The Abdication Syndrome
Why we are vulnerable to authoritarian leaders, corrupt gurus, and cults.
Posted Sep 12, 2020
One reason I remember my early childhood with affection is because I had the feeling that my parents were in complete control of the world. I felt that they could protect me, provide for me, and take responsibility for my life. If there were any problems, I was sure that they would work them all out. If there was anything I didn’t understand, I was sure that they would tell me the answer. I didn’t have to worry about anything. I could go to school, play, and have fun, and they would take care of the rest.
I remember being disappointed when I was little older, perhaps 11 or 12, and began to realise that my parents weren’t as omnipotent and omniscient as I’d thought. One day I asked my father a question about my school homework and I was surprised when he couldn’t help me. I began to realise that my dad was actually a very anxious person who constantly worried about the smallest things. But by that point, I was beginning to feel independent, so I no longer need their protection so much.
For many people, this phase of early childhood represents an ideal which they long to return to (if only subconsciously). How wonderful it would be to worship powerful parental figures, who take responsibility for our own lives, protect us from the world, and provide answers to all our questions.
Cult Leaders and Corrupt Gurus
The urge to return to this ideal state is one of the reasons some people are attracted to charismatic cult leaders and gurus. Although many people seek gurus because of a genuine impulse for spiritual development, others are motivated by a more unhealthy impulse. They are not actually seeking enlightenment, but a return to a childhood state of unconditional devotion and irresponsibility. They want to abdicate responsibility for their own lives, and hand it over to the guru or cult leader. They don’t have to worry about anything, because the guru will guide them in the right direction. They don’t need to think for themselves, because the leader knows all the answers. They don’t need to struggle in their lives; they can just bask in the love and protection of the guru, as they did with their parents when they were young children. I call this impulse the 'abdication syndrome.'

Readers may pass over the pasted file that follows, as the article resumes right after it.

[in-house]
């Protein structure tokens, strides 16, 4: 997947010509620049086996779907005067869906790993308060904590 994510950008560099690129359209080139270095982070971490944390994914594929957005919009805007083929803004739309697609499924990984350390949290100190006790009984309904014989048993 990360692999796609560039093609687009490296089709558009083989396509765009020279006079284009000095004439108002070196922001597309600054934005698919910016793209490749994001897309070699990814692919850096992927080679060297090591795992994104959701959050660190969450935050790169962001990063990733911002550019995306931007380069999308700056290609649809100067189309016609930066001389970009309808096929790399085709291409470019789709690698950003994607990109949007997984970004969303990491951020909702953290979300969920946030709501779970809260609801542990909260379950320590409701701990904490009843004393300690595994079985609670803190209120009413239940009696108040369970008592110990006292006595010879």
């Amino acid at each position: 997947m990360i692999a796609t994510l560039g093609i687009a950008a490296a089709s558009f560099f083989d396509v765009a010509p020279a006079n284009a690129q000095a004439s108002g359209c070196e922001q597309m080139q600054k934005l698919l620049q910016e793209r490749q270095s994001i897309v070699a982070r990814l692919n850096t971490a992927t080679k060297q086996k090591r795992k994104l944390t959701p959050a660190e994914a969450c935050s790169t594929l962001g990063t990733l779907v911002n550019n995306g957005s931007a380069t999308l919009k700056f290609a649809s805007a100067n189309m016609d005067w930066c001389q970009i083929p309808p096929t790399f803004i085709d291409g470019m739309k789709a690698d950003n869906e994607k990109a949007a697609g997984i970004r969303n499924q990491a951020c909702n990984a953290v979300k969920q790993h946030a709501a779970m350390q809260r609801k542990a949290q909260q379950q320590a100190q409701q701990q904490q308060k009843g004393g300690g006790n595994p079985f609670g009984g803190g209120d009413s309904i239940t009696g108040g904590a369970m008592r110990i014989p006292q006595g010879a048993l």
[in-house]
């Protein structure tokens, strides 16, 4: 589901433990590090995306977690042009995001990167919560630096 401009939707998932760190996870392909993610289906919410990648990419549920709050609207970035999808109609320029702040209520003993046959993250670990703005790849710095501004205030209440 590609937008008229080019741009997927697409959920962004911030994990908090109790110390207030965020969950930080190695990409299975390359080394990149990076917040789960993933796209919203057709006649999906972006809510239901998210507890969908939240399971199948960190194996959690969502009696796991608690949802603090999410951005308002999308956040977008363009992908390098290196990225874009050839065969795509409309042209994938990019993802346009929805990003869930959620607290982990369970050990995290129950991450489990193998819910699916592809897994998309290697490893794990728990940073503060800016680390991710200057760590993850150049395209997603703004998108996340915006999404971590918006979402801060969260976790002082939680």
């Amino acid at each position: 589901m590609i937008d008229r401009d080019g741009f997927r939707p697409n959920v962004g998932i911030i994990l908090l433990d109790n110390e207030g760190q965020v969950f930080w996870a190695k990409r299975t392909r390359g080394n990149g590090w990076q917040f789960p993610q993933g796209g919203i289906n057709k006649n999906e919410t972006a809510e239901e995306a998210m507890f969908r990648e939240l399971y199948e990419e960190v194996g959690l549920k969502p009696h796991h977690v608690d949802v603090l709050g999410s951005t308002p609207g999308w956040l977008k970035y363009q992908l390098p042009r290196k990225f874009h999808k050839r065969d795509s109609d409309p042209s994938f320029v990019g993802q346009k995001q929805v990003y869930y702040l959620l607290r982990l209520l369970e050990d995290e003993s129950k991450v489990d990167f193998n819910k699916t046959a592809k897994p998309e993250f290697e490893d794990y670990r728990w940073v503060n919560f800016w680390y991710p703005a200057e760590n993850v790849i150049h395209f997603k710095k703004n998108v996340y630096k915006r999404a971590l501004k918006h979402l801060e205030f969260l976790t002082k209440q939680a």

Because of this, it’s easy for gurus and leaders to exploit their position. Some gurus are wise and altruistic people who feel an impulse to share their spiritual insights. But unfortunately, there are countless stories of gurus behaving in immoral ways, and abusing the trust and loyalty of their followers. Even some gurus who start out with good intentions end up losing their moral compass and behaving in appalling ways.
Part of the problem is that, once people abdicate their lives to a guru or cult leader, they find it impossible to believe anything negative about them. When a guru does act immorally, his followers explain away the behaviour, as some kind of ‘divine play’ or test. They are sure there is some rational, spiritual reason for their actions. This is exactly the same syndrome as when young children find it impossible to believe anything negative about their parents. The disciples refuse to accept that the guru is imperfect because they don’t want to give up the sense of protection and safety that the guru gives them. They don’t want to face having to take responsibility for their own lives.
Authoritarian Leaders and Political Cults
There is another area where the abdication syndrome occurs in a more widespread and dangerous way: politics. Because of the instinct to worship powerful paternal figures – or the subconscious impulse to return to a state of childhood irresponsibility – people have a tendency to be taken in by charismatic authoritarian leaders. A leader may act as appallingly as a corrupt guru, and show himself to be incompetent and ignorant, but once people have attached themselves to him (these leaders are usually male) they are unwilling to give up their allegiance.